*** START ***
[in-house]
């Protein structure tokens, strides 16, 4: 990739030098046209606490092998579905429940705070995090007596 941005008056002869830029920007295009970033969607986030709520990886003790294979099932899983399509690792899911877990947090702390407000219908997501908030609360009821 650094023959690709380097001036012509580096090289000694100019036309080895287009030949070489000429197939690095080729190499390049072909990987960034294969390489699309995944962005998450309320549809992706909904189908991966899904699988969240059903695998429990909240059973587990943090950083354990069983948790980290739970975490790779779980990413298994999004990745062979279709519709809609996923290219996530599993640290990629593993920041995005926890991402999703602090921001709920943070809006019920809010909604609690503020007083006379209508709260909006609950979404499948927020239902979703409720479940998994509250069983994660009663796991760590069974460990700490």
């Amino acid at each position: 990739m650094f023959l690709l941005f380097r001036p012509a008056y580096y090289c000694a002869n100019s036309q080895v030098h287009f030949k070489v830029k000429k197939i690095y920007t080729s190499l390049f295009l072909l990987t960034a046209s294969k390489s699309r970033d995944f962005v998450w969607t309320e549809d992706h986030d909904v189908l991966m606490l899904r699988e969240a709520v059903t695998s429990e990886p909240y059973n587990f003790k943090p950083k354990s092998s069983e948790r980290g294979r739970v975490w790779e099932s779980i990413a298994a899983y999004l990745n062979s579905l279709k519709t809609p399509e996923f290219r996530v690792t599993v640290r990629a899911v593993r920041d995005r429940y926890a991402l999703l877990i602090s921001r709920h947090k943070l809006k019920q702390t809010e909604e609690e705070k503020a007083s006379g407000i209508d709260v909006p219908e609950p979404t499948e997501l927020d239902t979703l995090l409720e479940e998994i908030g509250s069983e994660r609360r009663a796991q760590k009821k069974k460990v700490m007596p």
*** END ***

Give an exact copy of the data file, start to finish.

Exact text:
[in-house]
């Protein structure tokens, strides 16, 4: 990739030098046209606490092998579905429940705070995090007596 941005008056002869830029920007295009970033969607986030709520990886003790294979099932899983399509690792899911877990947090702390407000219908997501908030609360009821 650094023959690709380097001036012509580096090289000694100019036309080895287009030949070489000429197939690095080729190499390049072909990987960034294969390489699309995944962005998450309320549809992706909904189908991966899904699988969240059903695998429990909240059973587990943090950083354990069983948790980290739970975490790779779980990413298994999004990745062979279709519709809609996923290219996530599993640290990629593993920041995005926890991402999703602090921001709920943070809006019920809010909604609690503020007083006379209508709260909006609950979404499948927020239902979703409720479940998994509250069983994660009663796991760590069974460990700490």
């Amino acid at each position: 990739m650094f023959l690709l941005f380097r001036p012509a008056y580096y090289c000694a002869n100019s036309q080895v030098h287009f030949k070489v830029k000429k197939i690095y920007t080729s190499l390049f295009l072909l990987t960034a046209s294969k390489s699309r970033d995944f962005v998450w969607t309320e549809d992706h986030d909904v189908l991966m606490l899904r699988e969240a709520v059903t695998s429990e990886p909240y059973n587990f003790k943090p950083k354990s092998s069983e948790r980290g294979r739970v975490w790779e099932s779980i990413a298994a899983y999004l990745n062979s579905l279709k519709t809609p399509e996923f290219r996530v690792t599993v640290r990629a899911v593993r920041d995005r429940y926890a991402l999703l877990i602090s921001r709920h947090k943070l809006k019920q702390t809010e909604e609690e705070k503020a007083s006379g407000i209508d709260v909006p219908e609950p979404t499948e997501l927020d239902t979703l995090l409720e479940e998994i908030g509250s069983e994660r609360r009663a796991q760590k009821k069974k460990v700490m007596p």